We stand on the bridge and no one may pass

Post #1498762
Posted Thursday, September 26, 2013 5:36 AM
SSCarpal Tunnel

SSCarpal TunnelSSCarpal TunnelSSCarpal TunnelSSCarpal TunnelSSCarpal TunnelSSCarpal TunnelSSCarpal TunnelSSCarpal TunnelSSCarpal Tunnel

Group: General Forum Members
Last Login: 2 days ago @ 11:36 AM
Points: 4,625, Visits: 4,085
I assume basic SQL knowledge. At the start of most procedures, I state the reason for the procedure - why it exists in the first place. I then add comments for blocks of code explaining what it does, but just a description of the step. It's usually 1 or 2 lines long. Personally, I can't stand comments for every line, but that's just my preference.

There are times when more comments for a block of code are warranted to explain something that's little more complicated, but (as Grant said above) this is a matter of opinion. It all goes back to readability and maintainability of what you write. You may be the one maintaining it, but then again you might not be.



Tally Tables - Performance Personified
String Splitting with True Performance
Best practices on how to ask questions
Post #1498774
Posted Thursday, September 26, 2013 6:39 AM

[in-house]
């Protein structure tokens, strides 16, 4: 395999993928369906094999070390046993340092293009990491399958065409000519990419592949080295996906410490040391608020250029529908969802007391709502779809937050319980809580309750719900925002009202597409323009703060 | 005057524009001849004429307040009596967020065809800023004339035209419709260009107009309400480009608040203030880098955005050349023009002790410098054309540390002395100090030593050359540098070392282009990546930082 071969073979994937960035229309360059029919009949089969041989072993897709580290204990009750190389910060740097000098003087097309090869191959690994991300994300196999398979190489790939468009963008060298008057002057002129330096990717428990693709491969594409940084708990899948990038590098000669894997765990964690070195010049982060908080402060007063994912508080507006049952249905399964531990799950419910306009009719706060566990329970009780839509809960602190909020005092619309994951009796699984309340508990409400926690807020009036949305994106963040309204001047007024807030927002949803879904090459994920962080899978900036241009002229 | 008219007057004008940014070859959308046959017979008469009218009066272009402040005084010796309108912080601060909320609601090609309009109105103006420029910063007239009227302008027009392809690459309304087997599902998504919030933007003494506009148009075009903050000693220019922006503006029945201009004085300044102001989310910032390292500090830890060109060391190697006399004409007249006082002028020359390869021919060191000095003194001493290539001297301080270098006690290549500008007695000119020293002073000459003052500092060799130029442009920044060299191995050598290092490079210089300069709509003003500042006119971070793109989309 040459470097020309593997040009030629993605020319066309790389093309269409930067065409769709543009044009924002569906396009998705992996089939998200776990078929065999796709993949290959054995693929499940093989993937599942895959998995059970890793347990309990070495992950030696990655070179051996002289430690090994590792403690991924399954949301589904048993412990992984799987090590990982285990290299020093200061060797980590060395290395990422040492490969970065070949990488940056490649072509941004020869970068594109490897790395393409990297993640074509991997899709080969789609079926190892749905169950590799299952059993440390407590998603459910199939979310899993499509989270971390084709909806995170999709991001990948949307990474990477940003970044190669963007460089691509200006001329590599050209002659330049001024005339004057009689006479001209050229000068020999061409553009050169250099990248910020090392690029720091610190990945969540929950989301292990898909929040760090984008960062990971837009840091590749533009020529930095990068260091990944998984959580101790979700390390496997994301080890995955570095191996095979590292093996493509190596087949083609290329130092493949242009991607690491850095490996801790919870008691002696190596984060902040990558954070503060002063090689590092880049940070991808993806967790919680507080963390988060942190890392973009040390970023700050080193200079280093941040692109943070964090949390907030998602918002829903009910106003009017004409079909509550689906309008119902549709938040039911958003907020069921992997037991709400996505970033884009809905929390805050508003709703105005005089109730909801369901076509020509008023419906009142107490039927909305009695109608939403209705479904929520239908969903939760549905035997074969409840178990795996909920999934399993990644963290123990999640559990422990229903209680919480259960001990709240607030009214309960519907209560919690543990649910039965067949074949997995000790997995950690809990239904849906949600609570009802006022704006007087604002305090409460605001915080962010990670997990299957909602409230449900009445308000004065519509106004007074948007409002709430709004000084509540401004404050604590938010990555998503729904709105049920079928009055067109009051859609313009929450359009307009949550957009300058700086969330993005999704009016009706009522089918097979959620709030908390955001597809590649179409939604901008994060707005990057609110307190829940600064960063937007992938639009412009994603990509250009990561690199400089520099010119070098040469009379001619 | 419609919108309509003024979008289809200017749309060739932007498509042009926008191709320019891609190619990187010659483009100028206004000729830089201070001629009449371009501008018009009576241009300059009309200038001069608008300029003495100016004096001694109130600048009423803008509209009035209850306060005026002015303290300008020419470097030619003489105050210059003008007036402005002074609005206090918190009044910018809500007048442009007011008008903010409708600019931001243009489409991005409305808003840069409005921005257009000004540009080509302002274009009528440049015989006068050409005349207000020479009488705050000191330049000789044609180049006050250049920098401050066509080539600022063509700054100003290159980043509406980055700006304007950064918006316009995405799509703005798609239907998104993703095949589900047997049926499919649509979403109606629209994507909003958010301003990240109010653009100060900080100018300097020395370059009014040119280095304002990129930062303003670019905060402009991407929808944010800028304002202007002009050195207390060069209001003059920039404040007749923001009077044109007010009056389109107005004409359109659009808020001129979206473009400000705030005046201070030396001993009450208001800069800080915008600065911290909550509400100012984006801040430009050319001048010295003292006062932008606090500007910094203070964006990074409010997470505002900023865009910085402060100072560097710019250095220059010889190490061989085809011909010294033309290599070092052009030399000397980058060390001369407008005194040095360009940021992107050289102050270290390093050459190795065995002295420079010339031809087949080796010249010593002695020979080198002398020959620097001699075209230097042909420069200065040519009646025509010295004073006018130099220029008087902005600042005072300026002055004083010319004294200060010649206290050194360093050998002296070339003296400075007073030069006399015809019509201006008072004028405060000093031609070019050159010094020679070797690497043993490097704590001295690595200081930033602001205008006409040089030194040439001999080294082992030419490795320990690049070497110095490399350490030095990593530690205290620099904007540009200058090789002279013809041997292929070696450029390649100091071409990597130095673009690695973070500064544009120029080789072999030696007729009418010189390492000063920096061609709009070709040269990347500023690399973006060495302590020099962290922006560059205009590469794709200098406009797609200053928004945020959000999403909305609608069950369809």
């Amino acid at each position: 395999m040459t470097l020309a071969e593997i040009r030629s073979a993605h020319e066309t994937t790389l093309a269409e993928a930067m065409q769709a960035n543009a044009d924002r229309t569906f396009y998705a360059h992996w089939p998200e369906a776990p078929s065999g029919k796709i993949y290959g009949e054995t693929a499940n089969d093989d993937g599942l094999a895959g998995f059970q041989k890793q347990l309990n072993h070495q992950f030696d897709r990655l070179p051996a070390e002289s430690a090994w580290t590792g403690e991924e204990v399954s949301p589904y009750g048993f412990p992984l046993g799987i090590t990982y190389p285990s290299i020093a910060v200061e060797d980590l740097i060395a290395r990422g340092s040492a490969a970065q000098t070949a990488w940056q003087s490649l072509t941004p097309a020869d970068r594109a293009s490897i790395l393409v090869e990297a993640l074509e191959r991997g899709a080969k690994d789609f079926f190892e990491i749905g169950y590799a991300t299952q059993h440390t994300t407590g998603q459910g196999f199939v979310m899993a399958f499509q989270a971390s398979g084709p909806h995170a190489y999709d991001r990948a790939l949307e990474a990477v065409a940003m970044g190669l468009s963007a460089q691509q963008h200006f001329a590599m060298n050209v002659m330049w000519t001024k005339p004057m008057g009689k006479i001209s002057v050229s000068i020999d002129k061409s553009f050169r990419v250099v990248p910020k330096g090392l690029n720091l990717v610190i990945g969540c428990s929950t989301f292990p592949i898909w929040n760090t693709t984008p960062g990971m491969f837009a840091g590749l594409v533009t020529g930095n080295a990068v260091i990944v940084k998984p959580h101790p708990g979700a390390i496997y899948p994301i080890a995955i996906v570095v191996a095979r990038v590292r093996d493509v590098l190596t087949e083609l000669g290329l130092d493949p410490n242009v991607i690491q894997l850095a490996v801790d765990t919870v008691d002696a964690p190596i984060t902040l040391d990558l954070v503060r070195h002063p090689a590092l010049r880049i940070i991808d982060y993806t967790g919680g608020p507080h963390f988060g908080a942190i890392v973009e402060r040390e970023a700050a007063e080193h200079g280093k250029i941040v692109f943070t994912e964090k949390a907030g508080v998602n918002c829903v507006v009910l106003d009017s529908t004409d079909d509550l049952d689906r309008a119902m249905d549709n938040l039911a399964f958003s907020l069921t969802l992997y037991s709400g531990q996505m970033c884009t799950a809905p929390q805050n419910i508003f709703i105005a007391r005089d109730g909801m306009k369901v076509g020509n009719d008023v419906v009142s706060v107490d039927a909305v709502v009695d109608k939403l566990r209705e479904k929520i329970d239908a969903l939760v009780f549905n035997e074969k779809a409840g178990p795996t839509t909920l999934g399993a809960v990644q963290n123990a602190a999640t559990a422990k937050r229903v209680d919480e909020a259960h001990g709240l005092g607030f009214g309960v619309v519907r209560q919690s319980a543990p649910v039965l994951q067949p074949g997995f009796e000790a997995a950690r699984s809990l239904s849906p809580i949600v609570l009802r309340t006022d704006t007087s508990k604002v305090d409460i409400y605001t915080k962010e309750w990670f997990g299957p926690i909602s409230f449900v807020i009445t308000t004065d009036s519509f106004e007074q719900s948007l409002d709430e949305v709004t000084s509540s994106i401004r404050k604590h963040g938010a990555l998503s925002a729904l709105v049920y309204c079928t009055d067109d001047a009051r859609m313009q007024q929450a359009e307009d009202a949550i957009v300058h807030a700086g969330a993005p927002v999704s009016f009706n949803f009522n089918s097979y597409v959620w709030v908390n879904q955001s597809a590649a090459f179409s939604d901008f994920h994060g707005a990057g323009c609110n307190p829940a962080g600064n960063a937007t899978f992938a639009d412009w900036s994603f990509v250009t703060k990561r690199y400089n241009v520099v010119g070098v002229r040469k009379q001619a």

SSCertifiable

SSCertifiableSSCertifiableSSCertifiableSSCertifiableSSCertifiableSSCertifiableSSCertifiableSSCertifiableSSCertifiable

Group: General Forum Members
Last Login: Friday, December 19, 2014 8:46 AM
Points: 5,676, Visits: 6,488
My comments vary. Usually we start off with the following:

/****************************
InstallDB: MyDB1
CreatedBy: Brandie
CreatedOn: 2012.09.26

Description: This proc pulls the orders made within the last week that were not
serviced within 24 hours.

Revision History
2013.09.26 / Brandie / Request 184
Changed date range on proc to include orders that were serviced within
5 minutes due to issues with closed orders that were never sent.
******************************/

And then inside the stored procedure, I make notes where WHERE conditions got changed or new columns were added or tables added / removed to JOINs. Mostly this is because we have a BU that changes their minds on what business rules they are using and why. These comments have saved us on numerous occasions where I've had to back out a single request that comes up every 6 months that the BU forgot was backed out because what they keep asking for doesn't work.

Also, the more complicated my queries get (numerous JOINs and subqueries), the more likely I am to stick a comment that says something like "Grab the quantity only when status is X, Y or D". Yes, I am explaining my code, but sometimes it does really get that convoluted and it makes it easier not only for other people to read it, but for me to remember why I wrote a particular CASE statement or a specific formula.


Brandie Tarvin, MCITP Database Administrator

Webpage: http://www.BrandieTarvin.net